Parity in the ECAC was on clear display this weekend at Ingalls Rink — at the men’s hockey team’s expense.

After a string of impressive wins over the break, the No. 19 Bulldogs (11-5-1, 6-3-1 ECAC) were brought down to earth by two of the ECAC’s bottom-feeders.

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Yale squandered two-goal leads in both games, as they fell 4-3 to Clarkson (5-13-4, 3-6-1) on Friday and then tied St. Lawrence (11-9-2, 3- 5-2), 2-2, in overtime the following night.

In their first game, the Elis looked to have a comfortable 3-1 lead early in the third period after goals from right winger Broc Little ’11, left winger Jeff Anderson ’11 and center Brian O’Neill ’12.

The visitors got on the board first with a Shea Guthrie power-play goal midway through the period, but the Bulldogs responded with Little’s nation-leading fifth short-handed goal of the season. Left winger Denny Kearney ’11 intercepted a pass in the defensive zone and sent a lead pass to Little, who had gained a step behind the Clarkson defense. By that time, there was no one who was going to catch the fastest skater on the ice, and there was little doubt of what the outcome would be. Little calmly executed the one-on-one with Clarkson goalie Richie LaVeau, and in the blink of an eye, the game was tied.

Yale scored two goals during the second period to give them the lead heading into the final frame, but the Elis were never in total control of the game. A Julien Cayer goal at 7:39 put some life back into the visiting Golden Knights, and as the raucous visiting fans began making their presence in Ingalls Rink felt, Clarkson gained confidence and momentum.

In a situation reminiscent of Yale’s losses to Union and Nebraska-Omaha, the Golden Knights scored two more goals in just over three minutes of play. With his team now trailing 4-3, Yale head coach Keith Allain called a timeout at 10:49, allowing the visitor’s cheers to resonate throughout the rink amidst the stunned home crowd.

“We didn’t come to play 60 minutes tonight,” right winger Sean Backman ’10 said. “They say that a two-goal lead is the most dangerous lead in hockey. It was for us tonight.”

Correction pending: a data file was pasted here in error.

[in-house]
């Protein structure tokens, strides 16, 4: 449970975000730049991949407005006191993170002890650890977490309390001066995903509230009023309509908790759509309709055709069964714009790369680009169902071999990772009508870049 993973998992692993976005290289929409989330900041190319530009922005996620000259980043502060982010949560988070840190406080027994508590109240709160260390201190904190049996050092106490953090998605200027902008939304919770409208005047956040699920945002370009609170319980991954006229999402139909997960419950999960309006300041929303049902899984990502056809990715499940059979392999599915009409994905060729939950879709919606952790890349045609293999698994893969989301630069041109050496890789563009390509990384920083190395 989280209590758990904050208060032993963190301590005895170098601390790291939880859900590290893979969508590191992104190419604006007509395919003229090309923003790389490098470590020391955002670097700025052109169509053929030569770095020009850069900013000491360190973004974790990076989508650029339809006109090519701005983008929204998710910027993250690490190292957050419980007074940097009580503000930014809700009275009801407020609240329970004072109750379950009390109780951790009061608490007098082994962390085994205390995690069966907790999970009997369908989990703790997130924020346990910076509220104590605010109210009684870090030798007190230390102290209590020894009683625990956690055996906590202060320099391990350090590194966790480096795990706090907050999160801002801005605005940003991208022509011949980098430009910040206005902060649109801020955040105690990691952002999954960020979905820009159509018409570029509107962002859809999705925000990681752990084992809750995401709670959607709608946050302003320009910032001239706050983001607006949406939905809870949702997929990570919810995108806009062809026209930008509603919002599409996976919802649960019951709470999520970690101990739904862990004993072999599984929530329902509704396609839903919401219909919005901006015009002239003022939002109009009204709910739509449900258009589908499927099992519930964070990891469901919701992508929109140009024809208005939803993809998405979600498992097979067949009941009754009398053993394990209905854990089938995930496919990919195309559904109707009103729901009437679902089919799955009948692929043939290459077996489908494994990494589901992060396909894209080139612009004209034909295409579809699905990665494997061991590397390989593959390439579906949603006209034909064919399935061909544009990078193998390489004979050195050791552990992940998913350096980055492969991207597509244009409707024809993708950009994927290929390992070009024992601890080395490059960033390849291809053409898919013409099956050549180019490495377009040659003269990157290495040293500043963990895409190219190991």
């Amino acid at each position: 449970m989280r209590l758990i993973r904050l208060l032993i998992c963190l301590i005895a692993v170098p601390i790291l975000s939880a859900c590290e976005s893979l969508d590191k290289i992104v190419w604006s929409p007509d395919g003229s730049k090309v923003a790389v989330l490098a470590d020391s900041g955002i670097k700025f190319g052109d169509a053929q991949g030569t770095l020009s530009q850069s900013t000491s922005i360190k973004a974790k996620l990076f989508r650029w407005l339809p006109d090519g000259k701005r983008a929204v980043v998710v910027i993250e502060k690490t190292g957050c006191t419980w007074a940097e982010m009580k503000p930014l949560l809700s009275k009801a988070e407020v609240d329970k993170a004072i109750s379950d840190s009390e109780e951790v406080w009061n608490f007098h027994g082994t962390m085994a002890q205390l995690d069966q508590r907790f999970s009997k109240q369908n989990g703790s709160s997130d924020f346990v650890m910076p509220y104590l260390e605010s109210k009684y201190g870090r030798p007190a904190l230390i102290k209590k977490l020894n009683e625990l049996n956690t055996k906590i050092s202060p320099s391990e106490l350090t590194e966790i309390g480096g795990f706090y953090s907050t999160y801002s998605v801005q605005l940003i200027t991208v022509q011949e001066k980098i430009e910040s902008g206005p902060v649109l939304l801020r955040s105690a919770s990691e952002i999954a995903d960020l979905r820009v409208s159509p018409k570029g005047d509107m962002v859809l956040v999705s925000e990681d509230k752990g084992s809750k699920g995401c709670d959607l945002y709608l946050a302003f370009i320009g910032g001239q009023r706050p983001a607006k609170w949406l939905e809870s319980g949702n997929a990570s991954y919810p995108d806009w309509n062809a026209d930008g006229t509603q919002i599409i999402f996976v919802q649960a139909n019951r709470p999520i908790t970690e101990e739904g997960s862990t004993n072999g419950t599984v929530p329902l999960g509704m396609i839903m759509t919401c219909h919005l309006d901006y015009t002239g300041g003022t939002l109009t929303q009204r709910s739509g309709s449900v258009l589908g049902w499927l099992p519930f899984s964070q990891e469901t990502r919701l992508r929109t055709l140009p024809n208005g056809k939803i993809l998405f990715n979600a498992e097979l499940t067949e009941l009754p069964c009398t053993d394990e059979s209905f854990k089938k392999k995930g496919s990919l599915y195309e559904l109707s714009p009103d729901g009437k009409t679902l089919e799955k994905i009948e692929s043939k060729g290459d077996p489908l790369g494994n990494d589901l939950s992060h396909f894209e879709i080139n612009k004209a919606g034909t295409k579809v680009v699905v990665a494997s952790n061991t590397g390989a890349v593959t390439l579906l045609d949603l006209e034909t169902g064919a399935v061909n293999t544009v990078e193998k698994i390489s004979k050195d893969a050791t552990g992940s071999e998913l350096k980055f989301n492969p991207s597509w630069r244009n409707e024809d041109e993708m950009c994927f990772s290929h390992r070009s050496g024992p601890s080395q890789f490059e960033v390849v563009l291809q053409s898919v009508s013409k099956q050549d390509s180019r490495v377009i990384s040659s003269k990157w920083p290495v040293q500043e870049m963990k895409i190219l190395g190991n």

The Bulldogs responded positively after the brief lapse, showing a sense of urgency that had been missing while they had been in the lead. Yet a combination of bad luck and stellar play from Clarkson’s freshman netminder — who had steadied himself after a shaky start — prevented the home team from tying the score.

Little hit the cross-bar during a short-handed situation with two minutes left, and O’Neill had a clear look at goal from close range with under 30 seconds remaining, but Clarkson defender Adam Bellows brought him down before he could get a shot off. Yale pulled their goalie, thus giving them a two-man advantage, but they were unable to convert.

“We got exactly what we deserved,” Allain said of the loss. “The energy and the work ethic were there, but our heads weren’t really where they should have been.”

They say you learn more from a loss than you do from a win, Backman added.

“Tonight that was certainly the case,” he said.

And despite the tie against St. Lawrence, it was clear that Yale players had learned their lesson.

Center Kevin Limbert ’12 gave the Elis the lead at 15:57 when he picked up a deflected Jimmy Martin ’11 attempt and wristed a low shot past Saint goalie Alex Petizian. But it was Yale’s response to their own first goal that mattered more.

After having seemed content with their two-goal lead against Clarkson, the Bulldogs picked up the intensity in search of doubling their lead. They were rewarded less than a minute later when defenseman Ken Trentowski ’11 threaded the needle perfectly to give O’Neill a one-on-one with Petizian. The freshman center knew what to do from there, coolly wristing a shot into the lower left part of the net for his sixth goal in seven games.

“We really needed to come out strong tonight,” goalie Billy Blase ’10 said. “After last night, we had a heart to heart, and set some things straight that we didn’t like.”

Although the Elis’ confidence only grew with their two goal lead, the Saints got a goal back in the final minute of the period on a two-on-two break. SLU’s Kevin DeVergilio drew both Yale defenders before feeding Casey Parenteau with a crossing pass at the last possible moment for an open net.

The second frame was all about the goalies, with Petizian and Blase keeping the period scoreless. Blase — who got the start over Alec Richards ’09 (while Ryan Rondeau ’11 is still out with an injury) — made his best saves at around 13:30 while the visitors were on the power play. After making an initial save, Blase found himself on his back, yet still denied the Saints with a slew of acrobatic stops. As the referees blew the play dead, a fight broke out, ensuing in two offsetting penalties for each team.

DeVergilio tied the contest up early in the third period when his shot just trickled over the goal line, and despite an extra five-minute overtime period, the game ended in a 2-2 tie.

After the game, Allain admitted that he was pleased with his team’s performance.

“It was a terrific hockey game for both teams,” he said. “Speed, hitting, goaltending … it had all the elements. … We paid more attention to detail, played with more intensity.”

The Elis travel to New York this weekend to face division rivals Cornell and Colgate for the first time this season.